As Herbert Simon said, “To design is to devise courses of action aimed at changing existing situations into preferred ones.” What implicates that we intentionally change something for the better. We perform to make an impact. To understand what someone else needs to undergo a positive effect, one needs to have empathy. Having empathy requires a culture of openness. Therefor design is about Empathy, Performance, Impact, and Culture.
To be able to design, you need to have an outside-in view of your company, your offering, and your aspirations. More often than not, and that is obvious, we look at the world through our own eyes. We approach things with our mental model and based on our own experiences.
When you want to design to solve a problem or fill a need that is not your own, it can be challenging to understand the context, the problem, and the mental model of the people for who you design.
Start with empathy
Walk in the shoes of your target group to start. Interview your audience and investigate their behaviour. Look at comparable problems, and how they solve these in other industries. These all are actions you need to take to understand the people for who you work. But empathy is only a start, it helps you to understand the challenge you are looking at, and the context of those for whom the issue is a need or problem. Much more than being empathic, you need to involve your audience in the process. Trying to understand the context of one else is intentional, it does not guarantee any result. When you want to make sure that you fix the problem the way it will work for whom you have meant it, you need to learn from their expertise. It is only the blind who know what it is not to see anything; it is only the deaf who understand what it is not to hear anything. You can try to imagine, but it will never work for the full because you don’t. Trying to act like you are blind is not the same as being blind when you could see all there is up till two seconds ago. When you design something for the better, you are the expert in the process. Your audience is an expert on the problem you want to solve. You shouldn’t ignore the experts.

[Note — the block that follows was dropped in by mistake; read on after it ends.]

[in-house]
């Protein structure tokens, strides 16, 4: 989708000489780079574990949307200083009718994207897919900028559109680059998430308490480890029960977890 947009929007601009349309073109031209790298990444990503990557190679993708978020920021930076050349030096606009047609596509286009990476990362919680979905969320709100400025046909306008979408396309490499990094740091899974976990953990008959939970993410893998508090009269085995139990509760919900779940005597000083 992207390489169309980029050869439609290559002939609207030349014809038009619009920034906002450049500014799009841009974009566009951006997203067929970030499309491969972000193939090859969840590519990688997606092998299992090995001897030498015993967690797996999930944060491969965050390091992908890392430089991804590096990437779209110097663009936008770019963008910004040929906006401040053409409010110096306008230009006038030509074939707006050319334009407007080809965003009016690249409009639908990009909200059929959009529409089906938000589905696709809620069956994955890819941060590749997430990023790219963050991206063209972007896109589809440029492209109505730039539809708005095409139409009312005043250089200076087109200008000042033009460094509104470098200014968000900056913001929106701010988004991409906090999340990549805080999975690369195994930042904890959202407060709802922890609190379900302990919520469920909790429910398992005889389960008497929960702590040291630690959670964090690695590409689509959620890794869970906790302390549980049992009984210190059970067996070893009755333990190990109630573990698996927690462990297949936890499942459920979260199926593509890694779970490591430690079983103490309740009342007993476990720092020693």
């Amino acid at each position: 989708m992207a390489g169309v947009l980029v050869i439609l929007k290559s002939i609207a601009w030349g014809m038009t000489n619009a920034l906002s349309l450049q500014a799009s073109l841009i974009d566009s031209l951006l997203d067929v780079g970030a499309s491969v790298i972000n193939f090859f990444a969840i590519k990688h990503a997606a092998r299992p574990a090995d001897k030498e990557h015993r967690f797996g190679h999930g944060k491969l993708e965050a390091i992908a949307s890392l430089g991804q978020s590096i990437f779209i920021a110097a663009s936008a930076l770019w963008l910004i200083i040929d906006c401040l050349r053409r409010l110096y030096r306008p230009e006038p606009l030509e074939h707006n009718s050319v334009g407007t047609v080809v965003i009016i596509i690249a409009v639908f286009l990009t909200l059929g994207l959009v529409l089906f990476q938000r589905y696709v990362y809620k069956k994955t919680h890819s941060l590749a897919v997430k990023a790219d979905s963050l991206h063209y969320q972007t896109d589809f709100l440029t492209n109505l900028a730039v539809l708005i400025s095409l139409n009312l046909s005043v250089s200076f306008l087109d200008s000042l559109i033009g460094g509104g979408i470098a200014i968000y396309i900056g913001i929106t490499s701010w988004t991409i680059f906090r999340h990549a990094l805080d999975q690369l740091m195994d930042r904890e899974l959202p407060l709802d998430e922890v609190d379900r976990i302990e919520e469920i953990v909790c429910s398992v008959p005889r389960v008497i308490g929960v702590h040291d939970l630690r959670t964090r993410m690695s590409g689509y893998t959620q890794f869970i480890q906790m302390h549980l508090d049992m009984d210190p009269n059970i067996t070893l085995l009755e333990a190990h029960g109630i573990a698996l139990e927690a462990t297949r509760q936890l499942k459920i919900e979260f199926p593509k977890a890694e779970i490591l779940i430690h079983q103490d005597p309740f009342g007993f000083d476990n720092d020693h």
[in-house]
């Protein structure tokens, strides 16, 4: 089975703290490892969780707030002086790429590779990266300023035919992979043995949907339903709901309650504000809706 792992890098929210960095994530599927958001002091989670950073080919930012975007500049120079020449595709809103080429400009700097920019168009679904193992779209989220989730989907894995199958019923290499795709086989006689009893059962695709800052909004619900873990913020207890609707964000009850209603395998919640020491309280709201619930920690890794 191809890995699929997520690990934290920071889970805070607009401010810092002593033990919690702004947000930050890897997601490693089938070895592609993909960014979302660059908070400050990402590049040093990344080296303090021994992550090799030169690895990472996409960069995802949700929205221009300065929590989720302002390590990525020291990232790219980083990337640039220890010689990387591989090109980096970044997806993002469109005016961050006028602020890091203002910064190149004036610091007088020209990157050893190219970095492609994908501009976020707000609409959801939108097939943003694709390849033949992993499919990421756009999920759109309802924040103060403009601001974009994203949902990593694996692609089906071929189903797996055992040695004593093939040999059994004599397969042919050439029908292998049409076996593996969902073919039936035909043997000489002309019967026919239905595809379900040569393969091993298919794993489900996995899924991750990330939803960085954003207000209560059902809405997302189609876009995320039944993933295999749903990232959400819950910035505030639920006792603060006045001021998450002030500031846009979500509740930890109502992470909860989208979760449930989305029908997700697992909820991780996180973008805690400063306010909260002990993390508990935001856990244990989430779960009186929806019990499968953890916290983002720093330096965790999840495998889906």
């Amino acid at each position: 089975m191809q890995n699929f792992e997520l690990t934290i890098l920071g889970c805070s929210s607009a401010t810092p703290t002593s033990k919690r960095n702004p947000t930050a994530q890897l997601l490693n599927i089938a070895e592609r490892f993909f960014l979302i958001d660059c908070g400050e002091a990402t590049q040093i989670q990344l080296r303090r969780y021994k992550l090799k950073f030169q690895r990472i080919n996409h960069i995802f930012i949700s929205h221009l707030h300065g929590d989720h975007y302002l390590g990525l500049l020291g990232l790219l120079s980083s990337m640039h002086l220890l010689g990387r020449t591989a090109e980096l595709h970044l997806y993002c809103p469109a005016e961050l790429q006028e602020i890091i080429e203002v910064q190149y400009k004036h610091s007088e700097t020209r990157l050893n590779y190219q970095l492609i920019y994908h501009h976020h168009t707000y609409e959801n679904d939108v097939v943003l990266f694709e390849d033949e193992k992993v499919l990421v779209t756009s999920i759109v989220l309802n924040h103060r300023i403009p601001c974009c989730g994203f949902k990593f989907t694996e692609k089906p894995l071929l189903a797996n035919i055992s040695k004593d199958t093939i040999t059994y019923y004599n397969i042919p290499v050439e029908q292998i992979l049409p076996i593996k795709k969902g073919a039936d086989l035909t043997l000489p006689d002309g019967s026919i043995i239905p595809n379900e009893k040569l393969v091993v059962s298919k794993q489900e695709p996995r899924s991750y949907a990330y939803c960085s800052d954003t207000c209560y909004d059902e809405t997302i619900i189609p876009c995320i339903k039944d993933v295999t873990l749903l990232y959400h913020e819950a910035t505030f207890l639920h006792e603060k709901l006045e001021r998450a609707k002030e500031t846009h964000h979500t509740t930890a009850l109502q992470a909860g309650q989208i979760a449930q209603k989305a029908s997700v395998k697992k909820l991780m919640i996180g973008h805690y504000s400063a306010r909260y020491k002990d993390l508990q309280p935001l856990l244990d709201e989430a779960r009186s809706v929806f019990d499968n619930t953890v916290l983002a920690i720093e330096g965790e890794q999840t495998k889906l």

Perform on your insights
When you want to create solutions, you start to perform from the first minute. It will not be perfect, but every second spent to solve the problem will bring you a bit closer by the moment of enlightenment for your audience. Piece by piece, minute by minute. That is the character of iterating and agile. Better done than perfect. You need to make some advancement based on the insights you have, test what you have done, recapture your learnings, and move on to the next step.
The learning is in the doing. The waterfall model takes its insights and expertise as a given we do not discuss. User-centred or human-centred design methods do not consider this as the preferred approach. First of all, because the waterfall model does not urge us to learn along the way, the waterfall model is not iterative, there is no evaluation during the process. When you get things wrong, the waterfall model will only let you discover this at the end of the process, when you launch your service or product. Second, because it neglects massive amounts of expertise and insights you get from customers or prospective customers. They are the experts of their needs, problems, habits, context, and mental models.